A twilight statue garden in the back of a villa, refugees of a natural disaster as though exiles from an episode of Survival, orthodox Jews in flames on roof-tops, temporary camps of tiger hunters, an assault on a sunny day; these and other small stories are combined with landscape paintings full of surrealist happenings possessing their own internal eclectic language. Ben Ben-Ron, in a new series of paintings from the years 2006-8, presents painted postcard-like revelations which contain symbolic associative spaces, combining the old with the new, the impure with the holy.
This series of painting was made while I lived in India for 2 years.
“Cain”, a solo exhibition by Ben Bejerano at Inga Gallery features paintings made in the past year.
Surreal happenings bear signs of the present; a fake ideality, violence and destruction, an optimistic vision collapsing into reality; the old residing side by side with the new.
An all-encompassing painting: both future, past and present, it is naïve in its ambition. The mind can sustain reality – the heart brings ruin; a punk-impressionism.
A preservation of tents frozen at the feet of a shattered wall; the Temple Mount on fire, and Chagall’s fiddler floating above a Mediterranean shtetl.
Jerusalem covered with graffiti, scribbled over; men of dark complexion, in shiny overalls, proceeding like a herd through a wadi, ejected. A waste mountain; a tower of Babylon, with Religious (Haredis) Jews ablaze on its roof; a gazelle, iconic in shape, surrounded by female bodyguards, looks organic, crowned and made-up; fragments of broken Buddha statues.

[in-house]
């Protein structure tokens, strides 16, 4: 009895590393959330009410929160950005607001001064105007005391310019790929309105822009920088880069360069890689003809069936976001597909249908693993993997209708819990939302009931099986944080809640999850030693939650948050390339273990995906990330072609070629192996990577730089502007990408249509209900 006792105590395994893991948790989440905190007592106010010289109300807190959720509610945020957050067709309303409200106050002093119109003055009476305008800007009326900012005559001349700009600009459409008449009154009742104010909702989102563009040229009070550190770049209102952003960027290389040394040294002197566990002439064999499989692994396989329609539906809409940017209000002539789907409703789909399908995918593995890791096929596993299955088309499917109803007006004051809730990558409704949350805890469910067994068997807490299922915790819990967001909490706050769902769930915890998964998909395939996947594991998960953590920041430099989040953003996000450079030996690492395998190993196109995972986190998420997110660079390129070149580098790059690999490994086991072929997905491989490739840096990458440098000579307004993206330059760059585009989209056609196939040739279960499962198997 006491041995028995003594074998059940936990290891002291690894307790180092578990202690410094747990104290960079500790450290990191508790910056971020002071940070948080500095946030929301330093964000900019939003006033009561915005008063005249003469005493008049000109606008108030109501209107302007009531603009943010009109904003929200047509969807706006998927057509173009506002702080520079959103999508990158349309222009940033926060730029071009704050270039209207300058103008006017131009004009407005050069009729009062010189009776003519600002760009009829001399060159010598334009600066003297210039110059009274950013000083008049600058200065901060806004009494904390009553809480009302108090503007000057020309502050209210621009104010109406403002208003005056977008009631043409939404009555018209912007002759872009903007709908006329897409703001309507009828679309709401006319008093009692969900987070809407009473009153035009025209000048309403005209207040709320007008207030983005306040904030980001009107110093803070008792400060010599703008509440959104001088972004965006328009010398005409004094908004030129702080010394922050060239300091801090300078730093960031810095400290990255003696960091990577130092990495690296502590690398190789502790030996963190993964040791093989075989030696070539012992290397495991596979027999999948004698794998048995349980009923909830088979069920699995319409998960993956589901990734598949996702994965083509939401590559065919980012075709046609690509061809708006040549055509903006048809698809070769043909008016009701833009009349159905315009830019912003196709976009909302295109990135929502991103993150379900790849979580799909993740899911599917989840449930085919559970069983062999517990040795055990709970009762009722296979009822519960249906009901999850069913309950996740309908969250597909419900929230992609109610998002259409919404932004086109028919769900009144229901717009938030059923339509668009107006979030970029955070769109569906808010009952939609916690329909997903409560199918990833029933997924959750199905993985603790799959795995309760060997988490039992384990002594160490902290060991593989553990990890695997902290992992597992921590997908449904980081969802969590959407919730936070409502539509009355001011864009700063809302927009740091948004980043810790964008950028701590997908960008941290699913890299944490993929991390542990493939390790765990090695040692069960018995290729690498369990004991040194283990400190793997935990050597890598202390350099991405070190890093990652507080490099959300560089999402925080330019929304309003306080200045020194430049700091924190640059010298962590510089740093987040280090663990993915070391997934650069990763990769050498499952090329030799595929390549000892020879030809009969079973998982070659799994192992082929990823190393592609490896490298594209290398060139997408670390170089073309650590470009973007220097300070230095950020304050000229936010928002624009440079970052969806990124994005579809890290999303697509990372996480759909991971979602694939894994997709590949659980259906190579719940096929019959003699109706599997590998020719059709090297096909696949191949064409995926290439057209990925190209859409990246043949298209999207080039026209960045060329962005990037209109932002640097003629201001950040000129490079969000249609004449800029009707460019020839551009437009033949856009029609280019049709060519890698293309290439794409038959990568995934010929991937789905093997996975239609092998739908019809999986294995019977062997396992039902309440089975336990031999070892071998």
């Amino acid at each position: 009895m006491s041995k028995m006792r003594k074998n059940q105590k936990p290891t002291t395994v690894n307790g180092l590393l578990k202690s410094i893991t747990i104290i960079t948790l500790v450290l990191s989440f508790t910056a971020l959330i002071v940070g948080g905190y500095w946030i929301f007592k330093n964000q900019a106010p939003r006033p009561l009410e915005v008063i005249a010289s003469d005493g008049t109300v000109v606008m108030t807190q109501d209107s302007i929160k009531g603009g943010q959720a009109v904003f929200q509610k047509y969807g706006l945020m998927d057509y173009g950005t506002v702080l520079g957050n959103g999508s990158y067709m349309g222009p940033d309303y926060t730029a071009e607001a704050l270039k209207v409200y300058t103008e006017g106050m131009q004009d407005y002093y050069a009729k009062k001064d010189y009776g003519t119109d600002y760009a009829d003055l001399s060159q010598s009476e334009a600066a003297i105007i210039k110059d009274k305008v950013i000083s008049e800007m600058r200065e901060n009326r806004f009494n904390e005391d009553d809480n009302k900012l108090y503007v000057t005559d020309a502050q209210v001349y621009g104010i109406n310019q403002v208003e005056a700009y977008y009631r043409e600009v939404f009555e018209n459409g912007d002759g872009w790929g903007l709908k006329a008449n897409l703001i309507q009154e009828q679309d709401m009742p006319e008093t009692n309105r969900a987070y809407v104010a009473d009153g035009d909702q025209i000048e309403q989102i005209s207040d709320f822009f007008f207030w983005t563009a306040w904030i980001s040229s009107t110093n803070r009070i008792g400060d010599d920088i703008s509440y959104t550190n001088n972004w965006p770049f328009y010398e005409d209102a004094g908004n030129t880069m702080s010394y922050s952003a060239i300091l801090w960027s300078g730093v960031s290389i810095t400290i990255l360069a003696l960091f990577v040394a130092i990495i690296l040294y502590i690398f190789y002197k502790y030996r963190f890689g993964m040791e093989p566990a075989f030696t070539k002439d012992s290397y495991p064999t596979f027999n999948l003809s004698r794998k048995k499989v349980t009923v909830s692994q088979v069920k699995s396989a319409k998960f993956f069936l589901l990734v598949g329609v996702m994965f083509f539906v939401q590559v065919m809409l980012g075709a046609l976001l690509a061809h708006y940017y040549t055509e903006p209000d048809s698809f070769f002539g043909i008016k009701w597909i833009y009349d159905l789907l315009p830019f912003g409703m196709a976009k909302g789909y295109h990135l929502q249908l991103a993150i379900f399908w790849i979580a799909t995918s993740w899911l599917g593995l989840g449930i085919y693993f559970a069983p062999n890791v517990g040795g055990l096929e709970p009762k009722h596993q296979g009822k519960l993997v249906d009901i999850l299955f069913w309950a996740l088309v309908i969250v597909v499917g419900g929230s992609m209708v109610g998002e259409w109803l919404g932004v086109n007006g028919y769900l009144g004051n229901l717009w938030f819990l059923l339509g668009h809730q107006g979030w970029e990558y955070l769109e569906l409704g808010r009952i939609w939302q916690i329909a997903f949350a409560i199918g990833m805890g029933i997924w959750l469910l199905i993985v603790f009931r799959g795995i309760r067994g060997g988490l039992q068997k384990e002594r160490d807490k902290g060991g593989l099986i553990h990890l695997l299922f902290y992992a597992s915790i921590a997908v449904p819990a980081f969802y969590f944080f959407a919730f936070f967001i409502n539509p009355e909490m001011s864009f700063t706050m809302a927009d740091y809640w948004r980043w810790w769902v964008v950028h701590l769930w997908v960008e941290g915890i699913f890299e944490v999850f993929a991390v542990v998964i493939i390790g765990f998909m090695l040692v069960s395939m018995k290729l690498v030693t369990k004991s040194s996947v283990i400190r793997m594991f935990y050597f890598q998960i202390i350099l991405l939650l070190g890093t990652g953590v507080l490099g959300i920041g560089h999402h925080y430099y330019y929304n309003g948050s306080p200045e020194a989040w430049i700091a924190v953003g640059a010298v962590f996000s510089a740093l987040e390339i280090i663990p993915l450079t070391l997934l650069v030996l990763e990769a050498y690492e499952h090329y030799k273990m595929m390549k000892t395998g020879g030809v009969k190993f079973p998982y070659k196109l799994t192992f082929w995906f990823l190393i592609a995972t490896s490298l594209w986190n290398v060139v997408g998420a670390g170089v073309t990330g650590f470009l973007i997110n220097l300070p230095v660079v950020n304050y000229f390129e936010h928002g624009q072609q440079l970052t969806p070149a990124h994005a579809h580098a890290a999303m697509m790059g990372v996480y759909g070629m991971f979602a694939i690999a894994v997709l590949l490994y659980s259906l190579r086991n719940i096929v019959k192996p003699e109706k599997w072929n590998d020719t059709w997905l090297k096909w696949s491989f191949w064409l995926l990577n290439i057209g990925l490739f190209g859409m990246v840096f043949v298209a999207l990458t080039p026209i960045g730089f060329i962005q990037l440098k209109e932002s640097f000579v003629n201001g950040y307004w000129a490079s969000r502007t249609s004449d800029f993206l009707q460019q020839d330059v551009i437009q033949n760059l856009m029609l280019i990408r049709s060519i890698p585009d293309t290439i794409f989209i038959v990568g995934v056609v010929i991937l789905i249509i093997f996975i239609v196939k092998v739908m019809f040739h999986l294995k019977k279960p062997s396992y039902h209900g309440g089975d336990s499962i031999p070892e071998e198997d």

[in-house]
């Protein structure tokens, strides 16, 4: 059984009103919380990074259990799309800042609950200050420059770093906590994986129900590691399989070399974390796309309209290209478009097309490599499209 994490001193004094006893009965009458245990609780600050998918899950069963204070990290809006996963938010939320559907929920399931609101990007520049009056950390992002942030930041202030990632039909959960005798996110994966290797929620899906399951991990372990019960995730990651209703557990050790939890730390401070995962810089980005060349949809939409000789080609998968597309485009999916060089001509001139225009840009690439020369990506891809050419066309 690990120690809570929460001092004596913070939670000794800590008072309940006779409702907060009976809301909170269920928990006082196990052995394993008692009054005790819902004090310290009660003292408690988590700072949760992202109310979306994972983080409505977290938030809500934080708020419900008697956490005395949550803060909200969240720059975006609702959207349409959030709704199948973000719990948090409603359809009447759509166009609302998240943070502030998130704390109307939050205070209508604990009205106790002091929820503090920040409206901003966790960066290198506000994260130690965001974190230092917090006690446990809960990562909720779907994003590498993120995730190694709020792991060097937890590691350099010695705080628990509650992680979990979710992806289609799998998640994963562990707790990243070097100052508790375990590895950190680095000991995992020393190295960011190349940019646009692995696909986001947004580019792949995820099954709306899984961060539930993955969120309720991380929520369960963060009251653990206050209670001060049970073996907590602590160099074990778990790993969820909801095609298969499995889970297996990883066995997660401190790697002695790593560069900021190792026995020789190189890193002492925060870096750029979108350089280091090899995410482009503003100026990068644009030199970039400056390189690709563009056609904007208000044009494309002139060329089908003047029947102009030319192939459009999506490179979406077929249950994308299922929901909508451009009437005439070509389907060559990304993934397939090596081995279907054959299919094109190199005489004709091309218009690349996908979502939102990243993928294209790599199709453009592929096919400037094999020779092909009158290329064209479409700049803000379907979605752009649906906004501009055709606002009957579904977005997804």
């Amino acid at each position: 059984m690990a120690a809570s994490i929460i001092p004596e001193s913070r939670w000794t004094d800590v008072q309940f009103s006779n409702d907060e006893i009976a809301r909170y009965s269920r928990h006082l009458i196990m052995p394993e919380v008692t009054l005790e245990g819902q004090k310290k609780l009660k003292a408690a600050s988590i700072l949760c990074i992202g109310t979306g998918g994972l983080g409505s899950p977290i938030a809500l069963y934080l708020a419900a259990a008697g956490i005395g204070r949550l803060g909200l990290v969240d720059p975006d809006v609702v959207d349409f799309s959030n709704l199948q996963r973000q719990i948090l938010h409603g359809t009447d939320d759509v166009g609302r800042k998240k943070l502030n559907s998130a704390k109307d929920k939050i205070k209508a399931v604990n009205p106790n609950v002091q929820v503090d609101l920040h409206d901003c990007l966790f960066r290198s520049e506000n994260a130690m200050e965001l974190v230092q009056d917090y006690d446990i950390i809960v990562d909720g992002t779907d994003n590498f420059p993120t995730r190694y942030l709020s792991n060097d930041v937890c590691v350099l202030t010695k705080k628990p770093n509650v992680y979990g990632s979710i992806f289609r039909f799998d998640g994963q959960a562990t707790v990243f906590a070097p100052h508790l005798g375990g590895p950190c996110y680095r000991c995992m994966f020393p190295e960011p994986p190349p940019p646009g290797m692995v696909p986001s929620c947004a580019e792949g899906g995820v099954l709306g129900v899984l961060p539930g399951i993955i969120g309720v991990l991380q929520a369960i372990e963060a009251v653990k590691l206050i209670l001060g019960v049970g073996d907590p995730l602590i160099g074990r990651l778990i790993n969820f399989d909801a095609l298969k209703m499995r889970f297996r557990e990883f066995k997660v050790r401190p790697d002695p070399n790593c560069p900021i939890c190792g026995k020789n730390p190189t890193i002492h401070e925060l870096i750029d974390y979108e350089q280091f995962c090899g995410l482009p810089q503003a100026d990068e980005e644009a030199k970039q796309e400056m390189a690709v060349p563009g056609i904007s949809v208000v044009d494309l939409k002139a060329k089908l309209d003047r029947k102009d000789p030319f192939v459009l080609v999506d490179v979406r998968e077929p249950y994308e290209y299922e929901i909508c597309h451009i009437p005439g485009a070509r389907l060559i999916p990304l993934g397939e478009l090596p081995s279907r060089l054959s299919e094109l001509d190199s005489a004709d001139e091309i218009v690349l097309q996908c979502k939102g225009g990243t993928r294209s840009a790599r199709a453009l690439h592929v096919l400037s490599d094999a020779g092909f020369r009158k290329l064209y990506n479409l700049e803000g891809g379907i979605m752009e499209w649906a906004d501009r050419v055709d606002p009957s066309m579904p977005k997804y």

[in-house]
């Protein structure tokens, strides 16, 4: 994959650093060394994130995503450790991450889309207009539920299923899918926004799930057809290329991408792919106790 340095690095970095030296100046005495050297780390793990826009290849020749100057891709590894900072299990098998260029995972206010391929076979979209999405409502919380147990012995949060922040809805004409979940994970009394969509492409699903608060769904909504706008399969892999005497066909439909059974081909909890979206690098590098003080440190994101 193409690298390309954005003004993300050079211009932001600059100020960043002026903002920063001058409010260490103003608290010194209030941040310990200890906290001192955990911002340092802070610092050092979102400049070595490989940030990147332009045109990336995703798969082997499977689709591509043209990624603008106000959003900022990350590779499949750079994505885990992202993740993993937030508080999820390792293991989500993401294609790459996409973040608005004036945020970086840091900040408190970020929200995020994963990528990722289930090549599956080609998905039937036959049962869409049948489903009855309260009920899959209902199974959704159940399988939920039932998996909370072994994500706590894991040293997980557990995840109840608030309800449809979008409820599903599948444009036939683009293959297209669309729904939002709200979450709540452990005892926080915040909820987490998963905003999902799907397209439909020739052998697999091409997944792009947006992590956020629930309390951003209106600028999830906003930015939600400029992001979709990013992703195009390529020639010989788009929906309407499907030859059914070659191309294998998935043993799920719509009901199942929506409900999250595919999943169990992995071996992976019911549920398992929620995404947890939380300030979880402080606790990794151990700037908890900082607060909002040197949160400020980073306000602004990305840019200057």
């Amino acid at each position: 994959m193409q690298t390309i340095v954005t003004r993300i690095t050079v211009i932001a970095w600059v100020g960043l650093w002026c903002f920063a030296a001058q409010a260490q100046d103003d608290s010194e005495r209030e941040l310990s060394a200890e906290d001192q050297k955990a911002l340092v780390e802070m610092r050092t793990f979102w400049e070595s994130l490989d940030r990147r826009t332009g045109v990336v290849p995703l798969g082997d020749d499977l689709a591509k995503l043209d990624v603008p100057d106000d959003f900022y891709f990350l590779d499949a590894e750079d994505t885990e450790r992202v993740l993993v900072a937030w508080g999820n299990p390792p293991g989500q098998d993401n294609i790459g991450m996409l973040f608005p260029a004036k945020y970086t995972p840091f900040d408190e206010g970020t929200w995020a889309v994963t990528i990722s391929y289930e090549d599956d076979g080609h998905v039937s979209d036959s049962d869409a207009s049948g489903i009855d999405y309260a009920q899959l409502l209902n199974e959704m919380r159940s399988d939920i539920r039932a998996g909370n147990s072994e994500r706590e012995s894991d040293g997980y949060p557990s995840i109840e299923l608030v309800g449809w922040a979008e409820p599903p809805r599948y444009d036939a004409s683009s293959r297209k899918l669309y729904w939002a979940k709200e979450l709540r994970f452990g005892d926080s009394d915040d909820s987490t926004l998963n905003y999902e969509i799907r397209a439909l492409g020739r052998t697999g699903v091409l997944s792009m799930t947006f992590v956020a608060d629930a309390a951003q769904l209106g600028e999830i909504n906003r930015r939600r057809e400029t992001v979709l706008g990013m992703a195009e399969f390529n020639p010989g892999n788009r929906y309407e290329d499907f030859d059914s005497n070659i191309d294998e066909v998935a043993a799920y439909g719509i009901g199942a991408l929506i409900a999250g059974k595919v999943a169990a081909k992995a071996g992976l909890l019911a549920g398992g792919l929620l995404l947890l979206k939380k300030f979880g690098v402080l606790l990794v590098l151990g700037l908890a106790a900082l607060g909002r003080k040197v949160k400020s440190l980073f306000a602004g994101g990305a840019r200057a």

Shagal #2 170x120cm Oil 2011 /
Punkimpressionism 180x130cm Oil 2011 /
Afrika 180x130cm Oil 2011 /
Buddha’s Son 180x130cm Oil 2011 /
After(W)all 170x120cm Oil 2011 /
100 Gates 130x180cm Oil 2011 /
Shagal#1 170x120cm oil 2011 /
This no love song 130x180cm Oil 2011
Shagal#3 170x120cm Oil 2011 /
BloodyDeer 50x60cm Oil 2011 /
Grave yard 180x130cm Oil 2010 /
About the installation:
In his new project at the Herzliya Museum of Art, Ben Ben Ron chooses the (men’s and women’s) toilets as an ex-territorial display space within the museum. Ben Ron invades the intimate space of the toilets, encumbering the viewer with revealing, expressive visual wealth.The bathrooms transform from a clean and sterile site to a damp underground space, like a bad memory or violent baggage lying at the depth of the subconscious threatening to burst forth.Simultaneously, another work is presented in the form of a tormented wolf-man akin to an ancient picture of a figure from the Dark World.
Bejeranos carpet paintings, were inspired by the cheap, colorful rugs that fill local markets. In contrast to his earlier works, here the “high” act of painting modestly imitates the rugs’ simple weave; it seems to be drawing attention to the beauty inherent in small, unpretentious details, created by rural artisans with no technological pretensions.
About the installation: